Nanoplatforms generally have the potential to be applied as cancer diagnosis, imaging, and treatment in vitro and in vivo. Targeted delivery strategies of nanoplatforms are special formulations and carriers with anticancer drugs such as pegylated liposomes, polymeric nanoparticles/micelles, and albumin-based drug carriers. These nanoplatforms that we mentioned above can be applicable to the biomedical approaches such as cancer diagnostics [145], anticancer therapy [203], nanoimaging [204], bimodal imaging [205, 206], and real-time intraoperative imaging [26]. The FDA has approved clinical use of a significant number of anticancer drug products in the nanometer size range including the applications in Table 3. In particular, nanoimaging has become based on the diagnostic potential of an earlier detection in the cancer and other human diseases [207]. In the case of bimodal contrast imaging, bimodal contrast agents allow the assessment of regions of interest using two independent imaging modalities such as MRI reagents and fluorescent agents. In the case of MRI and fluorescence imaging, MRI has an excellent spatial resolution, and fluorescence imaging compensates for the sensitivity of MRI overcoming the limitations of a single-modality imaging [208]. For intraoperative fluorescence imaging, the first human trial in advanced-stage ovarian cancer proceeded with tumor-specific folate receptor-α targeted fluorescent agent [26]. This study offers the potential application of intraoperative staging with tumor-specific fluorescence imaging in patients with ovarian cancer by folate receptor-α overexpression.

6. Conclusion

Human genomic map has accelerated the current biomedical application for the improvement of human healthcare and future therapies encompassing a full understanding of the gene function. Increasing information regarding the gene regulation process will provide the fundamental knowledge for the development of novel therapy in the disease state of cancer. For this streamline of biomedical research, nanoplatforms can take the center stage of participating in the development of targeted nanomedicine for anticancer therapy in the foreseeable future. Using these nanoplatform techniques, targeted anticancer therapy of nanomedicine without toxicity will be able to detect, confirm, and treat various types of cancers as a part of personalized medicine. This therapeutic potential will require more approaches to develop ideal targeted nanoplatforms overcoming toxicity and enhancing biocompatibility, as well as multifunctionality of nanoplatforms. We believe that these cancer targeting studies of nanoplatforms can contribute to the scientific achievement of nanotechnology and nanoplatforms for the development of targeted anticancer therapeutics.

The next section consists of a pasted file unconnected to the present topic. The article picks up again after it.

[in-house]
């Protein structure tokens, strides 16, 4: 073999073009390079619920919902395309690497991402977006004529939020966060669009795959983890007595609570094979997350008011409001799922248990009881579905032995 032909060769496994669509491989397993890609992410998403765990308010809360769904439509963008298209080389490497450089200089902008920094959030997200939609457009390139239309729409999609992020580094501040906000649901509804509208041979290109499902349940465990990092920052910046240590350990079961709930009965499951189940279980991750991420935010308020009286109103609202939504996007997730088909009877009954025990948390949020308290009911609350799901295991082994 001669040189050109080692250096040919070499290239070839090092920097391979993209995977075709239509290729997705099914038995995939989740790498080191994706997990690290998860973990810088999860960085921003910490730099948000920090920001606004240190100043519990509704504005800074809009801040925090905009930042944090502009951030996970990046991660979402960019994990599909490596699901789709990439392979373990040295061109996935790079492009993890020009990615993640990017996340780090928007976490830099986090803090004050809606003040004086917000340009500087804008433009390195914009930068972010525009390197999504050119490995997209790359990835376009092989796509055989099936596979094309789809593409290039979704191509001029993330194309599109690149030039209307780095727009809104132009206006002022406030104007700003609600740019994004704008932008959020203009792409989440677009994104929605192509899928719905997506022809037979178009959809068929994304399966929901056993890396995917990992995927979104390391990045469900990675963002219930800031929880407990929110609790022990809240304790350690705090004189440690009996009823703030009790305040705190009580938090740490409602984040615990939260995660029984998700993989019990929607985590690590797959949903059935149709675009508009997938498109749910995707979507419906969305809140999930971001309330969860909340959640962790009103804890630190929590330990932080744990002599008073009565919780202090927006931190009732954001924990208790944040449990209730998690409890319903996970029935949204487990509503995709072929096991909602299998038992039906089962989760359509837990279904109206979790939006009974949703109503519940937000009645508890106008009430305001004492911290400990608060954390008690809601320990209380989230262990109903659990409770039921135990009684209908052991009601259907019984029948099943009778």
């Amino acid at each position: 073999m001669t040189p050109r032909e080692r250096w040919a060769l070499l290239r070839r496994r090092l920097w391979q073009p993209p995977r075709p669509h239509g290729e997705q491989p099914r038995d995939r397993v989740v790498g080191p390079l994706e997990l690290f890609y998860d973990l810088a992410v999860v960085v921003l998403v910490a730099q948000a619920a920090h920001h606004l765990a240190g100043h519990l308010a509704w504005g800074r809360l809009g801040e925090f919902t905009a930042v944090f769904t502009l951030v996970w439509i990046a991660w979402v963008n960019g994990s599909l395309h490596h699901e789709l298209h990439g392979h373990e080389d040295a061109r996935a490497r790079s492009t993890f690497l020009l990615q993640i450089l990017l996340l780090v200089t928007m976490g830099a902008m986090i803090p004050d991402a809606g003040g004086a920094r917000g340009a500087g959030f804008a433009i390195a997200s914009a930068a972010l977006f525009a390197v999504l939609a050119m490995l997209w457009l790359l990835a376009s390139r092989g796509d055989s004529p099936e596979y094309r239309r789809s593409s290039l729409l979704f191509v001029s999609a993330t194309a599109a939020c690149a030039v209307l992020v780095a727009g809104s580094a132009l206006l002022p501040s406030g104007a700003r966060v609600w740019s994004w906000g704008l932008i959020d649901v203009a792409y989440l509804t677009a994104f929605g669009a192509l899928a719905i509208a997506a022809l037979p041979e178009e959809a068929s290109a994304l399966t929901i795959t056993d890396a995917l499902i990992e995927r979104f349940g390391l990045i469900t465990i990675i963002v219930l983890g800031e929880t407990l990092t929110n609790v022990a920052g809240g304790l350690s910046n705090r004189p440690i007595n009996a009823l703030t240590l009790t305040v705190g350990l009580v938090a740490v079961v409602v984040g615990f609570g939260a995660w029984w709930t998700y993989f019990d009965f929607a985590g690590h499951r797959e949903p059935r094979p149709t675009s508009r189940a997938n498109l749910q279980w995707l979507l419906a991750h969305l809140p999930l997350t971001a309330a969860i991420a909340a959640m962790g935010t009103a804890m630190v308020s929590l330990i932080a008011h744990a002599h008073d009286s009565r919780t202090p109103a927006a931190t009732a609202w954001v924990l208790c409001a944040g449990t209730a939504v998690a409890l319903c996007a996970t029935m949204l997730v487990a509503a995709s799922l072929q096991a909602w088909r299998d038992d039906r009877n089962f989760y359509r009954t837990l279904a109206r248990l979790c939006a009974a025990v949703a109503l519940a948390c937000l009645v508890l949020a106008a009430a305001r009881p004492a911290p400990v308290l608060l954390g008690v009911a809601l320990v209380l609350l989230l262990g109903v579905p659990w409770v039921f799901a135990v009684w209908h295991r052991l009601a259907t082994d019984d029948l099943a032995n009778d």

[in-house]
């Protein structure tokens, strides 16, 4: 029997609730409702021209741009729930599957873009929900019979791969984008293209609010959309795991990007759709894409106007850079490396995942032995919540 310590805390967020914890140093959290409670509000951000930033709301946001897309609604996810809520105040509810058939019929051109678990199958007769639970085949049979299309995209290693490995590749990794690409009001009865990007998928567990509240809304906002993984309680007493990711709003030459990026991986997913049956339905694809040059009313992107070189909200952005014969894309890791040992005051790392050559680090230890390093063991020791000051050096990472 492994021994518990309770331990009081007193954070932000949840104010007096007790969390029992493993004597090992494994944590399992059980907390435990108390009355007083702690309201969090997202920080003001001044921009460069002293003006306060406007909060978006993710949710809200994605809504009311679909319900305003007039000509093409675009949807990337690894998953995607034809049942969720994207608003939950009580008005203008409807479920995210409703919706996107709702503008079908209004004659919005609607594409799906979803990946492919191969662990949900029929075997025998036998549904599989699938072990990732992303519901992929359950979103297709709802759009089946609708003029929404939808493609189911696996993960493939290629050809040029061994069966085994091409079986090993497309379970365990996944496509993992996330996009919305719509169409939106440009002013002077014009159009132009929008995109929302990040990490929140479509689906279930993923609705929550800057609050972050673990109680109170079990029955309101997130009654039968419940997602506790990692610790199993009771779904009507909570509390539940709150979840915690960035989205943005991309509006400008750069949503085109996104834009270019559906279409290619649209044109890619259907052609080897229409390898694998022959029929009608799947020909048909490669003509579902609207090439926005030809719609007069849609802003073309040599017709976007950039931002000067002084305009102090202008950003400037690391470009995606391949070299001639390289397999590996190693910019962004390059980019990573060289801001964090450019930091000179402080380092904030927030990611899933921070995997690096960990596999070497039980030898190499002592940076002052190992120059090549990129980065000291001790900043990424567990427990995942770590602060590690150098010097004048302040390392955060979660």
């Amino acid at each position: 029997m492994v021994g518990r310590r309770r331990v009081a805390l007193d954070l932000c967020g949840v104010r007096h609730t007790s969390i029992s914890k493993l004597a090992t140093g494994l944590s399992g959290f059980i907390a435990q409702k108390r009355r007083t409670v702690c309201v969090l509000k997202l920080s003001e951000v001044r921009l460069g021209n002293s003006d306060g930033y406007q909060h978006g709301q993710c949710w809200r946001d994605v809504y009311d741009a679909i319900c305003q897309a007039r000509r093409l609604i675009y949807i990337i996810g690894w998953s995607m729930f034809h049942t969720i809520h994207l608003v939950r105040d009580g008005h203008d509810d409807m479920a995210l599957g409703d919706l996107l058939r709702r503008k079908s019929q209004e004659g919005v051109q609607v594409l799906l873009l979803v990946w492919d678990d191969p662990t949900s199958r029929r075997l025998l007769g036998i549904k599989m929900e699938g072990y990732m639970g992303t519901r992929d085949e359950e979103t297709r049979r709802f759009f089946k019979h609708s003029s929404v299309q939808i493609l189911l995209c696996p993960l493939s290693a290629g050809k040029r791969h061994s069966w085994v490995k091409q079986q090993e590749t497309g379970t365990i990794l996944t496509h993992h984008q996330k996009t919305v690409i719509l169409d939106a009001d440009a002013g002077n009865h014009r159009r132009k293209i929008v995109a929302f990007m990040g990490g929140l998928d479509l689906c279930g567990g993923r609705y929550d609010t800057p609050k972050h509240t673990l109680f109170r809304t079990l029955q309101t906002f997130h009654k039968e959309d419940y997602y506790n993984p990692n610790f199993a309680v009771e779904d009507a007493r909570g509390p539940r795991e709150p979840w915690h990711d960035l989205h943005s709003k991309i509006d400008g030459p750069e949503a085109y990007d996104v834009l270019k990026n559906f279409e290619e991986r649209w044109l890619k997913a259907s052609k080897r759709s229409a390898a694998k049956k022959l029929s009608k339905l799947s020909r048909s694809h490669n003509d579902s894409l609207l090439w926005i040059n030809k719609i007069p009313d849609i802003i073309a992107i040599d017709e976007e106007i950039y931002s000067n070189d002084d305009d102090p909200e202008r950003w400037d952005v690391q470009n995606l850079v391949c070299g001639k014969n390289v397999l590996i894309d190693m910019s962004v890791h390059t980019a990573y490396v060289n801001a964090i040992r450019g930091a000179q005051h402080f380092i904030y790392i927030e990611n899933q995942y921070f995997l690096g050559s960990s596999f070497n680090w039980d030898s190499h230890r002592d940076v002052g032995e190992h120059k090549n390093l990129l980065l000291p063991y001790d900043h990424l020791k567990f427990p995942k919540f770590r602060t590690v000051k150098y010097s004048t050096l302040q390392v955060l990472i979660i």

Conflict of Interests

The authors declare that there is no conflict of interests regarding the publication of this paper.


This work is supported by Korean Health Technology R&D Project (A120266), Ministry of Health and Welfare, the National Research Foundation of Korea (NRF) funded by the Ministry of Education, Science and Technology (NRF-2012-0002988, 2012R1A2A2A01045602), and Inha University grant.